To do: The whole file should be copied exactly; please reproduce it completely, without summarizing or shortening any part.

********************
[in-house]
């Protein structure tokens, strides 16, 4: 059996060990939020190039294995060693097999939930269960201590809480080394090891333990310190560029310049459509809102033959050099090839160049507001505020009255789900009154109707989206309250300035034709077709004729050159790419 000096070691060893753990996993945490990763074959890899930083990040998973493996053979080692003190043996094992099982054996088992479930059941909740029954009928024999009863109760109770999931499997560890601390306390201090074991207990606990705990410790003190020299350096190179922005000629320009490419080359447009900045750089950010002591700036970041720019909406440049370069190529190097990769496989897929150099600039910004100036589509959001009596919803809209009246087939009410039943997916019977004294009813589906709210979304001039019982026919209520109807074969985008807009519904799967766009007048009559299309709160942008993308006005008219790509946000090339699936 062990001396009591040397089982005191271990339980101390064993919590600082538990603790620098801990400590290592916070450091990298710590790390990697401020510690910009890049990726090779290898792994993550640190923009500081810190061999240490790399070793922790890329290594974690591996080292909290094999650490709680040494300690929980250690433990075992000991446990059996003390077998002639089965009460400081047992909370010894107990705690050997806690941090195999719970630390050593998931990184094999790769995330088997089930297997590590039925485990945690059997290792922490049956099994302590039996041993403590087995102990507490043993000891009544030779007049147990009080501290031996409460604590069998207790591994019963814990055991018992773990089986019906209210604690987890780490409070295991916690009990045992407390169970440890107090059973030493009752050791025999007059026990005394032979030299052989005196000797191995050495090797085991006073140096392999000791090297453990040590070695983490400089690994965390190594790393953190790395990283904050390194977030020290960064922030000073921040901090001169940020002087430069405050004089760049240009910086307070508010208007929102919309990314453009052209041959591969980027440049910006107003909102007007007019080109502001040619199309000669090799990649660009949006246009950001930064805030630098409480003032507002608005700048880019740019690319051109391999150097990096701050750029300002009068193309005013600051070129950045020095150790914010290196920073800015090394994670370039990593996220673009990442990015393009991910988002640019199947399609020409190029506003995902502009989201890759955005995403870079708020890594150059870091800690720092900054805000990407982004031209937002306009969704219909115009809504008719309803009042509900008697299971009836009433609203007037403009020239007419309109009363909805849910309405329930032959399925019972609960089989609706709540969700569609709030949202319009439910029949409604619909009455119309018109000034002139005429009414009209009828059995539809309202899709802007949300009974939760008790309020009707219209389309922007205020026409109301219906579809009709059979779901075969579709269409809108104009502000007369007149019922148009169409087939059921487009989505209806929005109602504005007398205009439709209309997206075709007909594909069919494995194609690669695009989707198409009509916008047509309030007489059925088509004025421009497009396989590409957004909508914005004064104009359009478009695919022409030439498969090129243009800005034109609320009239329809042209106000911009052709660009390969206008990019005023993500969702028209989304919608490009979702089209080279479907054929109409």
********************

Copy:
[in-house]
């Protein structure tokens, strides 16, 4: 059996060990939020190039294995060693097999939930269960201590809480080394090891333990310190560029310049459509809102033959050099090839160049507001505020009255789900009154109707989206309250300035034709077709004729050159790419 000096070691060893753990996993945490990763074959890899930083990040998973493996053979080692003190043996094992099982054996088992479930059941909740029954009928024999009863109760109770999931499997560890601390306390201090074991207990606990705990410790003190020299350096190179922005000629320009490419080359447009900045750089950010002591700036970041720019909406440049370069190529190097990769496989897929150099600039910004100036589509959001009596919803809209009246087939009410039943997916019977004294009813589906709210979304001039019982026919209520109807074969985008807009519904799967766009007048009559299309709160942008993308006005008219790509946000090339699936 062990001396009591040397089982005191271990339980101390064993919590600082538990603790620098801990400590290592916070450091990298710590790390990697401020510690910009890049990726090779290898792994993550640190923009500081810190061999240490790399070793922790890329290594974690591996080292909290094999650490709680040494300690929980250690433990075992000991446990059996003390077998002639089965009460400081047992909370010894107990705690050997806690941090195999719970630390050593998931990184094999790769995330088997089930297997590590039925485990945690059997290792922490049956099994302590039996041993403590087995102990507490043993000891009544030779007049147990009080501290031996409460604590069998207790591994019963814990055991018992773990089986019906209210604690987890780490409070295991916690009990045992407390169970440890107090059973030493009752050791025999007059026990005394032979030299052989005196000797191995050495090797085991006073140096392999000791090297453990040590070695983490400089690994965390190594790393953190790395990283904050390194977030020290960064922030000073921040901090001169940020002087430069405050004089760049240009910086307070508010208007929102919309990314453009052209041959591969980027440049910006107003909102007007007019080109502001040619199309000669090799990649660009949006246009950001930064805030630098409480003032507002608005700048880019740019690319051109391999150097990096701050750029300002009068193309005013600051070129950045020095150790914010290196920073800015090394994670370039990593996220673009990442990015393009991910988002640019199947399609020409190029506003995902502009989201890759955005995403870079708020890594150059870091800690720092900054805000990407982004031209937002306009969704219909115009809504008719309803009042509900008697299971009836009433609203007037403009020239007419309109009363909805849910309405329930032959399925019972609960089989609706709540969700569609709030949202319009439910029949409604619909009455119309018109000034002139005429009414009209009828059995539809309202899709802007949300009974939760008790309020009707219209389309922007205020026409109301219906579809009709059979779901075969579709269409809108104009502000007369007149019922148009169409087939059921487009989505209806929005109602504005007398205009439709209309997206075709007909594909069919494995194609690669695009989707198409009509916008047509309030007489059925088509004025421009497009396989590409957004909508914005004064104009359009478009695919022409030439498969090129243009800005034109609320009239329809042209106000911009052709660009390969206008990019005023993500969702028209989304919608490009979702089209080279479907054929109409």